Good move. Some members of the crowd -- which contained a few overenthusiastic frat-packers up front who insisted upon an awkward "Autolux! Autolux!" football chant at times -- perpetually requested tracks from the Future Perfect canon, but the band didn't cave.
Vocalist/bassist Eugene Goreshter seemed surprised at the shout-outs for so many "oldies but goodies." But I think Autolux proved their new songs' worth with energetic renditions of "Audience No. 2," "Census" and the epic "The Science of Imaginary Solutions."
Sure, the guitar could have been louder at points and technical issues didn't do "Spots" and "The Bouncing Wall" justice, but the songs of Transit Transit are perfectly Autolux -- beautiful, drugged-out, but not in a junkie kind of way, and utterly rocking.
That's not to say they ignored their first record, as those "oldies" are still damn good. "Plantlife" toward the end of the show served as a peak for me, seeing these three beast musicians attack their instruments, particularly Carla Azar on drums.
I left the show on an Autolux high, contemplating a drive to L.A. to catch the last show of their tour, Sept. 18 at the El Rey.

August 1, 2010

Show review: Wolf Parade @
Fox Theater, July 30

Wolf Parade rocked the Fox Theater in Oakland in a way I haven't seen them rock before.

I don't know if it was the absence of sound manipulator/synth player Hadji Bakara, who quit the band to work on a Ph.D., or vocalist/keyboardist Spencer Krug's longer hair, but for a band that often infuses their sound with baroque keyboards, Wolf Parade had a respectably rowdy crowd thrashing about the front of the stage throughout the entire show.

Part of it could be the excitement generated by their setlist Friday night -- they played an equal mix of songs from all three of their albums, yet placed their most epic tracks where they counted most: opening with "You are a Runner and I am my Father's Son," the song that launched their classic debut Apologies to the Queen Mary;  peaking midway with an orgasmic rendition of "I'll Believe in Anything;" and closing their first set with "California Dreamer" and finishing the show's encore with "Kissing the Beehive," colossal tracks from their second record, At Mount Zoomer.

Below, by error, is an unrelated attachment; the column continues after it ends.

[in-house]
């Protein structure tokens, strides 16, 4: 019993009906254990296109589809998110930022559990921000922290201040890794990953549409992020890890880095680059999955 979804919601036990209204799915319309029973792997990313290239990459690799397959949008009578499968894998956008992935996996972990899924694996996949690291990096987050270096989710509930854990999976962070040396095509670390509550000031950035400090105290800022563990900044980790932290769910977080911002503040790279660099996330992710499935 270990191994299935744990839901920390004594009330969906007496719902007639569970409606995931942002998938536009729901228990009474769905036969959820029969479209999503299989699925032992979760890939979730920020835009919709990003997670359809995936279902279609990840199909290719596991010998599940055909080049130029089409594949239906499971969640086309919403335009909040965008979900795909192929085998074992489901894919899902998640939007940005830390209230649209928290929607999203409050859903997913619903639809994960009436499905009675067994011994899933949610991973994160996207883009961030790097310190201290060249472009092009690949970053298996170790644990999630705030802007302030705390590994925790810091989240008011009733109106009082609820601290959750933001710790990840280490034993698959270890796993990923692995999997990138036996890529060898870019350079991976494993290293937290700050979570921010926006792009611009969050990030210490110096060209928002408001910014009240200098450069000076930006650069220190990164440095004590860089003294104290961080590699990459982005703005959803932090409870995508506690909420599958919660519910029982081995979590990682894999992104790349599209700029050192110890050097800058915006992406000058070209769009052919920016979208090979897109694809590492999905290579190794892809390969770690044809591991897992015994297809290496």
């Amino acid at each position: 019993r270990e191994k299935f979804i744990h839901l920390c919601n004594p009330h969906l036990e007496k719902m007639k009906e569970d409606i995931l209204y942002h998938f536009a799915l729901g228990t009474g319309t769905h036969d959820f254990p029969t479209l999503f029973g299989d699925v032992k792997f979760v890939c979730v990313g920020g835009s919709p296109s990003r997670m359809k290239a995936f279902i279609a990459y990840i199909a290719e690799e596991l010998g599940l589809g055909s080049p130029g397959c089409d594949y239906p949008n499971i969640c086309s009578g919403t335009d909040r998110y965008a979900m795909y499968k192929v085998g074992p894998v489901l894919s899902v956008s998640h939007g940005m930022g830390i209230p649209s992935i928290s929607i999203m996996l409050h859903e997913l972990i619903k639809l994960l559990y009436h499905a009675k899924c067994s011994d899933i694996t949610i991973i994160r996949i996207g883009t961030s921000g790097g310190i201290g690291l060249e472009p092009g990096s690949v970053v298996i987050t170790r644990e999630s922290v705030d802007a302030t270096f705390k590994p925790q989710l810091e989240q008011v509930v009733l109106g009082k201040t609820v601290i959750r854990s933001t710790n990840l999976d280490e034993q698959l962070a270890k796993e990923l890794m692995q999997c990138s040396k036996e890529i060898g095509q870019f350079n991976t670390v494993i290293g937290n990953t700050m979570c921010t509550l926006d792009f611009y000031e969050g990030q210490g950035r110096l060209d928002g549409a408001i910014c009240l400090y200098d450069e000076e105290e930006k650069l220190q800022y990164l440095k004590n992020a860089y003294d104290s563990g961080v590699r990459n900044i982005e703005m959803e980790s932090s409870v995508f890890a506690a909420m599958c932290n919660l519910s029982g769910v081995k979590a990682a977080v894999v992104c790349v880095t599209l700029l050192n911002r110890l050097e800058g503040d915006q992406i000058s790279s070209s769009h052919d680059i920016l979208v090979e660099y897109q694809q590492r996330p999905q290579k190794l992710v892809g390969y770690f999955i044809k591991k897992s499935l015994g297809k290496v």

I have to say the songs from their latest album, Expo 86, sound even better live, despite the Fox Theater's sometimes inferior acoustics (Wolf Parade's delicate keyboard lines sounded a bit fuzzed over on Friday). Expo 86 hasn't grown on me as immediately as their first two records, but "Cloud Shadow on the Mountain" and "What Did My Lover Say" especially earned a deserved spot on Wolf Parade's setlist.

One thing that really stood out was vocalist/guitarist Dan Boeckner's fired-up presence. Sure, Wolf Parade has always been balanced with Krug and Boeckner's alternating vocals, but I've always been a Krug girl, enjoying Krug's odd yelps a bit more than Boeckner's deep-throat crooning. I guess I'm not the only one who felt that way, as I overhead a fellow concertgoer exclaim "Go Dan!" and "See?" during the second song to his obviously Krug-loving wife.

But after Friday it ceased to be a Krug-or-Boeckner question. Wolf Parade is the ultimate yin-and-yang band.